It's a time when you're emotionally and physically changing in ways you've never experienced. Every twinge, ache or peculiar symptom is often followed by a frantic search online. Add in the need to know what 'to do' during pregnancy - what to eat, what not to eat, which exercises are safe, and so on...
Every year I see hundreds of couples going through IVF. They are looking for acupuncture to support them as well as recipes and nutritional advice. Social media is making us more finely tuned and I have been becoming increasingly worried about the recipe books and restrictive diets women are turning to when trying for baby.
There is a risk the lady isn't pregnant at all and you offend, or if she is pregnant, it will make her feel very self-conscious about her changing body shape. If she is pregnant, let her tell you when she feels comfortable. Most couples don't share their good news until they have their first scan around week twelve.
This week is National Baby Loss Awareness Week. The campaign runs every year from 9-15th October, and this year in particular aims to start a national conversation about pregnancy loss. But even the event to raise awareness can't even use the dirty 'M' word...Miscarriage. There, I said it.
The latest scientific research is starting to point to long-term risks associated with Caesareans. Emerging science is linking C-Sections with a significantly increased risk of children developing immune-related conditions including asthma, type 1 diabetes, coeliac disease and obesity.
I feel really passionate about the patients that I see suffering with the loss of their baby through miscarriage and particularly those suffering from recurrent miscarriage. It is documented that 1-in-4 women has had at least one miscarriage, which equates to around a quarter of a million women in the UK each year.
Whether I pooed in public or not, in the grand scheme of things didn't matter to them. Why should it? Because there was no privacy. No discretion. No modesty... just a whole lot of pain. Enough pain to make you forget who you were and why the hell you had wanted this in the first place.
For many years stillbirth was presented to parents as 'just one of those things'. As a topic, stillbirth has been viewed as taboo and too painful to discuss, while among medical practice it has been seen as nature's way and not worth investigating.
I follow pregnancy-related Instagram channels, adore black and white pregnancy photography, and I'm embracing how incredible my body is, changing and adapting beautifully to accommodate my baby. A bump generally represents health, vitality, life, love and quite frankly, an utter miracle. How could it ever be deemed offensive?
Breakfast, lunch and dinner, all to contain some protein to help balance blood sugar throughout the day, plenty of leafy green veg, not too much sugar etc etc - you know the drill. You don't have to deny yourself the treats you love but eat more of the good stuff and the rubbish will be crowded out.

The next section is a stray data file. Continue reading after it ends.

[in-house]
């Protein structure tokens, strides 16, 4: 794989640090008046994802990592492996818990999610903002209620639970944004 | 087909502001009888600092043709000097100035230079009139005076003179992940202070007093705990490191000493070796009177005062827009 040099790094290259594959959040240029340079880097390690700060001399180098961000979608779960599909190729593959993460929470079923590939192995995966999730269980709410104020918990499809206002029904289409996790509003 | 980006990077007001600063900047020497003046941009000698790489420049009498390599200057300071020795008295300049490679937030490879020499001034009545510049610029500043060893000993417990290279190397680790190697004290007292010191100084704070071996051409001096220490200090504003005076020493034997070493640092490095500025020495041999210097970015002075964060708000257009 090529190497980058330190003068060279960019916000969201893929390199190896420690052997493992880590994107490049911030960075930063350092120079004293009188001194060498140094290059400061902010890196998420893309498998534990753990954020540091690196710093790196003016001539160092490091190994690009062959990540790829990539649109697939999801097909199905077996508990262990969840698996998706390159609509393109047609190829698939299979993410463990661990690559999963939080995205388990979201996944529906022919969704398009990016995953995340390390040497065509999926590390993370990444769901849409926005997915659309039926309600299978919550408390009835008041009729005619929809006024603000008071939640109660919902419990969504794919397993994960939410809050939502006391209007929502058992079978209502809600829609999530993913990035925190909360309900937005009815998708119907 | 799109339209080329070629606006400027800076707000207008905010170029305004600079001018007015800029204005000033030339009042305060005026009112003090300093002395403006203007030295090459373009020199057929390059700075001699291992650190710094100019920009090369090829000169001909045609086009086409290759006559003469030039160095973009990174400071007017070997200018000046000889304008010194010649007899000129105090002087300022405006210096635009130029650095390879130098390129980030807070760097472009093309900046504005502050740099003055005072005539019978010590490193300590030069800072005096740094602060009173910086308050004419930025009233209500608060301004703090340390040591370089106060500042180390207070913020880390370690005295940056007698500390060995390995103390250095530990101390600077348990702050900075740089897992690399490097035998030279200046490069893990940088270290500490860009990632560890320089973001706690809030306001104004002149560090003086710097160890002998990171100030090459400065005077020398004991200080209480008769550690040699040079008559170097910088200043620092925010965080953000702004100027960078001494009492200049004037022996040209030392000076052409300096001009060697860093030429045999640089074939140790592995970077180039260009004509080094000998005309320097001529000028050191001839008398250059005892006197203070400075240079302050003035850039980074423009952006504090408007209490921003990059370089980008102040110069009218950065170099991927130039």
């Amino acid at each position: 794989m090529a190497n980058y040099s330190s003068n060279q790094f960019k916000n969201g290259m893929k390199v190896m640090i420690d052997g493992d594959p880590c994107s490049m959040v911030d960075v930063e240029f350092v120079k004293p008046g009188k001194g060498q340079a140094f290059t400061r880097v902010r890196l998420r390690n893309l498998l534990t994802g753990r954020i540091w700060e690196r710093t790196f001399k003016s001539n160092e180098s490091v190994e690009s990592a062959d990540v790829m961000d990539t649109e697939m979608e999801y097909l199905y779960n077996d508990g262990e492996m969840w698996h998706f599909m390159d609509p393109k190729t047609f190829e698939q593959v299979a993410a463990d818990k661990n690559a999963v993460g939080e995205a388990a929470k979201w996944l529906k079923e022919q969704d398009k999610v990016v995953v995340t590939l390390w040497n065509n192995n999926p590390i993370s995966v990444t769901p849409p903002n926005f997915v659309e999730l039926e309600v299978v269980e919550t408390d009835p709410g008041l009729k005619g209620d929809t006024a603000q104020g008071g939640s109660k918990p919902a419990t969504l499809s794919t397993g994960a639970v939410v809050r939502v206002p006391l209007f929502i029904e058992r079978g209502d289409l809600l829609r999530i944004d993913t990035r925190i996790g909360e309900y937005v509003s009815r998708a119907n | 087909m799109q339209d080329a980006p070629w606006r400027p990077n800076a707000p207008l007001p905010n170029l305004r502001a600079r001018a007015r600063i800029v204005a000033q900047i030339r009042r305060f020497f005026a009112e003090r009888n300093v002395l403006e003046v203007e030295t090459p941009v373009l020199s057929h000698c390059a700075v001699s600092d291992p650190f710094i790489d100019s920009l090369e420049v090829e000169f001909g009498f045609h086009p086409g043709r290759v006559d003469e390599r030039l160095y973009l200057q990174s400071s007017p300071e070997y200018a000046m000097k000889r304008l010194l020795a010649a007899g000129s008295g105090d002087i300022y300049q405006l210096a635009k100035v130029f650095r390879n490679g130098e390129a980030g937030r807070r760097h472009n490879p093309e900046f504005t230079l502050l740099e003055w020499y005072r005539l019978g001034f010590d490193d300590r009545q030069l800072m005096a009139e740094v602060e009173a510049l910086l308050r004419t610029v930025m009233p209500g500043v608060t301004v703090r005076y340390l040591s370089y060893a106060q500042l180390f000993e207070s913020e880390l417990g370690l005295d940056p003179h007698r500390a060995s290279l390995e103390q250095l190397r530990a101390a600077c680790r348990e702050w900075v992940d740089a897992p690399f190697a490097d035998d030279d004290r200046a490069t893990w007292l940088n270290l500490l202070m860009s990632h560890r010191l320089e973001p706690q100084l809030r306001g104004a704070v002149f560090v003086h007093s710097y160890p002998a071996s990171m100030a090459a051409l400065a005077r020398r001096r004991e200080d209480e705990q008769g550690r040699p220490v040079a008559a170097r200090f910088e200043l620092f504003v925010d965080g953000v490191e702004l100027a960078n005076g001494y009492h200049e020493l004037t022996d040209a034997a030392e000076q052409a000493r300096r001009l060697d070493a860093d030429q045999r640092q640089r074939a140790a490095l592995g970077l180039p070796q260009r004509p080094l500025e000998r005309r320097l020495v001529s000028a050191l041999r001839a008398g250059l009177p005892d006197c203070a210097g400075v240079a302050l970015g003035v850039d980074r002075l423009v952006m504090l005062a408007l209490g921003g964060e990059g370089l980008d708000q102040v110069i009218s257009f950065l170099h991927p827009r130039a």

So my big blog news this week is that I am pregnant! Our 3rd little bundle of joy is due at the end of March 2015. Whilst we are both extremely excited (and terrified) at the prospect of a new addition joining our family, I am afraid pregnancy isn't something I find particularly easy...
When pregnant with our second child I too clearly recall my fear of a 'less than healthy' foetus. I remember believing that I wouldn't be able to cope with a child with Down's syndrome. That I wouldn't be a good enough Mum.
Though most GPs are great when it comes to investigating fertility problems, it is certainly the case that there is room for improvement. And there still seems to be a woeful lack of knowledge about the basics of fertility among some GPs, which really makes you wonder what training they are given.
One of the problems with treating infertility in Britain is that infertile couples are often sent straight to IVF clinics. They come to expect the need for IVF. Instead, we need to get them thinking in a different, much more positive way rather than scheduling them in for three rounds of expensive treatment as soon as they've walked through the door. It is not all about IVF.
Having had my first son 10 months ago, I became suddenly aware of how little support there is available to new mums and keeping up their self-esteem. Whilst there is plenty of style advice around for expectant mums, and maternity fashion in most high street shops, once the baby is born, there is not much in the way of mum support on what to wear to help feel 'you'...
All the horror stories about pain, long drawn-out births, complications and instruments that "do what?!!" (trust me - everyone will want to tell you what happened once to a friend of theirs) no wonder women aren't even allowed to entertain the idea that birth can in fact be amazing, empowering and redefining.